Liriope, commonly called Border Grass or Monkey Grass, is not a grass at all, but, like mondo grass, is a member of the asparagus (or, as some maintain, the lily) family. Compared to mondo grass, Liriope has thicker, more tuberous roots and is more cold-hardy. Like mondo grass it is very drought-tolerant, but grows best when the soil is kept moist and well-drained.

These are very useful landscape plants, because they survive in a wide range of environmental conditions. Most varieties will tolerate hot, dry conditions better than most shrubs, other groundcovers and grasses. Some, especially the variegated types, are good substitutes for grasses in the dense shade beneath trees. They can be established on quite steep slopes where it is impossible to establish and maintain grasses. They are used extensively by the Townsville City Parks and Gardens Department, and there are plantings of them under the banyans in front of the Dunoon development on the Picnic Bay sea front, where the pictures of Liriope muscari were taken. They appear to stand up well to the salt-laden atmosphere. There are two types of Liriope, clumping and spreading. Most varieties of Liriope muscari in common use are clumping varieties, but there are a few spreading ones.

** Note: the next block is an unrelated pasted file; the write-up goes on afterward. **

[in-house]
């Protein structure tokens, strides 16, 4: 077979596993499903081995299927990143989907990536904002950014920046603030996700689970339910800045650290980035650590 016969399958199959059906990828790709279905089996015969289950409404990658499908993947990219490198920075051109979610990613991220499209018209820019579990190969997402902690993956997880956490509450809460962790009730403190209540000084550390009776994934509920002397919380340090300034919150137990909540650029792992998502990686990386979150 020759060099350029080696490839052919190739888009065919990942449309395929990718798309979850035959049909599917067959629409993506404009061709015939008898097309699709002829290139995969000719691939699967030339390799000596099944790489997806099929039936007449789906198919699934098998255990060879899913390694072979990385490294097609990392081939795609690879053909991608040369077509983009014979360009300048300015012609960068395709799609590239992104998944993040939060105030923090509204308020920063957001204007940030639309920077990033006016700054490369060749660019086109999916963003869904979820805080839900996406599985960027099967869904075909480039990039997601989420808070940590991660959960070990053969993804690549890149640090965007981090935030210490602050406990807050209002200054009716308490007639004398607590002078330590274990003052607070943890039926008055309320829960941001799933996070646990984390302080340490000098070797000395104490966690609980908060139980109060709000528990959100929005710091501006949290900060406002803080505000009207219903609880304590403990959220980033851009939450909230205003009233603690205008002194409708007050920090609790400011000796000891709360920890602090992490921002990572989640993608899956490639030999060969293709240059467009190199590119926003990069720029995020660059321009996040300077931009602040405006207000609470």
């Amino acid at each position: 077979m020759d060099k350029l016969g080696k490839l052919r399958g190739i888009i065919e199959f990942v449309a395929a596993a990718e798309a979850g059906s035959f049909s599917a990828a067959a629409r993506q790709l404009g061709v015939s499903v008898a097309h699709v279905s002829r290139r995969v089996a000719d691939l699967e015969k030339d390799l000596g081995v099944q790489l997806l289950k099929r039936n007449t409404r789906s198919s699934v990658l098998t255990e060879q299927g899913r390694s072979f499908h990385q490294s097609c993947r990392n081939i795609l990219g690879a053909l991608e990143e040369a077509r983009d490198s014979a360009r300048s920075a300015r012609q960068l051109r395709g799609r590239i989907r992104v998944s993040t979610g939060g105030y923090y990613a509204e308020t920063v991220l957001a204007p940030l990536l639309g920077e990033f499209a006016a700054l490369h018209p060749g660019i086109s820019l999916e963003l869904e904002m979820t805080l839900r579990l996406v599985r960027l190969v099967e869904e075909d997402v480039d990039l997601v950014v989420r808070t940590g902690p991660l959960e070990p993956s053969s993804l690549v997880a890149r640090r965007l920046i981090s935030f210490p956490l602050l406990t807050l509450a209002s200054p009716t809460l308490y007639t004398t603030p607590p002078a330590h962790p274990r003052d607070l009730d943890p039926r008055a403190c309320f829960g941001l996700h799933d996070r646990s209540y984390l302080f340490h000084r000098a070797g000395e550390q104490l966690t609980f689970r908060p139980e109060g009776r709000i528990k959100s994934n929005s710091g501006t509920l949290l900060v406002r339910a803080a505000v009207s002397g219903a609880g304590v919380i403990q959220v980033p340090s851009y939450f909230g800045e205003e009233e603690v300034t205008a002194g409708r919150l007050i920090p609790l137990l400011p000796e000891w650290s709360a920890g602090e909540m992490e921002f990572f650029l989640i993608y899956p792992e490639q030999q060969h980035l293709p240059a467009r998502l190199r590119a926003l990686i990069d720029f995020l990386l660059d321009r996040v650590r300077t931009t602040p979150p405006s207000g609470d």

Most of the commonly used varieties of Liriope spicata, are spreaders. They spread aggressively at a steady rate through the worst of soil and with practically no water. The spreading is by means of long underground rhizomes, which produce small bulbs that grow bigger as the plant ages. They will choke out many neighbouring plants. Both varieties produce inflorescences of small flowers coloured white or various shades of purple.

The inflorescences are very like those of the grape hyacinth. They are produced on a single stem, and are followed by large blue-black berries.